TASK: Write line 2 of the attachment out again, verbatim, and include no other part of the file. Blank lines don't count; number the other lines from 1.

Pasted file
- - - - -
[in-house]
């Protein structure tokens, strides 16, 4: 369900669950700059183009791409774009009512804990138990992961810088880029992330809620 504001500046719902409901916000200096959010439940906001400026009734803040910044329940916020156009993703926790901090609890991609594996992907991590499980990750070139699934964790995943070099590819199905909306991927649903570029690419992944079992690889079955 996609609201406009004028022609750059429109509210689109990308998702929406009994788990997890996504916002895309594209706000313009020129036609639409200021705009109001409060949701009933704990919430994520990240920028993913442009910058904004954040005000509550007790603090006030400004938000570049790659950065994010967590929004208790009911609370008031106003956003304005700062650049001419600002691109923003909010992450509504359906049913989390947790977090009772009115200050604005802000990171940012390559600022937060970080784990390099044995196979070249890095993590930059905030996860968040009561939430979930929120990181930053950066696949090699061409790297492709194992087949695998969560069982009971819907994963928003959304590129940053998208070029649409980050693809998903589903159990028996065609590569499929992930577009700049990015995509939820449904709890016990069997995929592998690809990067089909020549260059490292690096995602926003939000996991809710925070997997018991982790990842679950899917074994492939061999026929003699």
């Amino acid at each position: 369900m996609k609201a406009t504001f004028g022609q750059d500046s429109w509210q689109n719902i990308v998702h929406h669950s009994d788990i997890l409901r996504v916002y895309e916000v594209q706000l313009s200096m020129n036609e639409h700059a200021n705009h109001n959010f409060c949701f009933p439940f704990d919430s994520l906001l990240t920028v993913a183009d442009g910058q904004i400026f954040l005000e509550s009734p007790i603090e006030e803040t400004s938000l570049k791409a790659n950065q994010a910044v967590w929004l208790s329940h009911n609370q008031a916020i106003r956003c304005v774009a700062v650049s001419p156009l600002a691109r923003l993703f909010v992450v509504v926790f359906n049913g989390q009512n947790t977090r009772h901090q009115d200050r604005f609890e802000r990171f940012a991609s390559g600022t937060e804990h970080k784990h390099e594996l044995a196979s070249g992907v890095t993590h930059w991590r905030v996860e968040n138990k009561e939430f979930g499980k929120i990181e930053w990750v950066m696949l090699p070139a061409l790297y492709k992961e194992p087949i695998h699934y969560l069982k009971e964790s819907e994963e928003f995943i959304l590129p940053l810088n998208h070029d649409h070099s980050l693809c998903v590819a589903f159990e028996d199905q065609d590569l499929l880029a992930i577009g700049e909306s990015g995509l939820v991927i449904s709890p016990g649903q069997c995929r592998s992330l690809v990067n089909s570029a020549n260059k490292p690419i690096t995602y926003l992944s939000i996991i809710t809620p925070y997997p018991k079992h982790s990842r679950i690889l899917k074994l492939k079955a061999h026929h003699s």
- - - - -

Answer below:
């Protein structure tokens, strides 16, 4: 369900669950700059183009791409774009009512804990138990992961810088880029992330809620 504001500046719902409901916000200096959010439940906001400026009734803040910044329940916020156009993703926790901090609890991609594996992907991590499980990750070139699934964790995943070099590819199905909306991927649903570029690419992944079992690889079955 996609609201406009004028022609750059429109509210689109990308998702929406009994788990997890996504916002895309594209706000313009020129036609639409200021705009109001409060949701009933704990919430994520990240920028993913442009910058904004954040005000509550007790603090006030400004938000570049790659950065994010967590929004208790009911609370008031106003956003304005700062650049001419600002691109923003909010992450509504359906049913989390947790977090009772009115200050604005802000990171940012390559600022937060970080784990390099044995196979070249890095993590930059905030996860968040009561939430979930929120990181930053950066696949090699061409790297492709194992087949695998969560069982009971819907994963928003959304590129940053998208070029649409980050693809998903589903159990028996065609590569499929992930577009700049990015995509939820449904709890016990069997995929592998690809990067089909020549260059490292690096995602926003939000996991809710925070997997018991982790990842679950899917074994492939061999026929003699």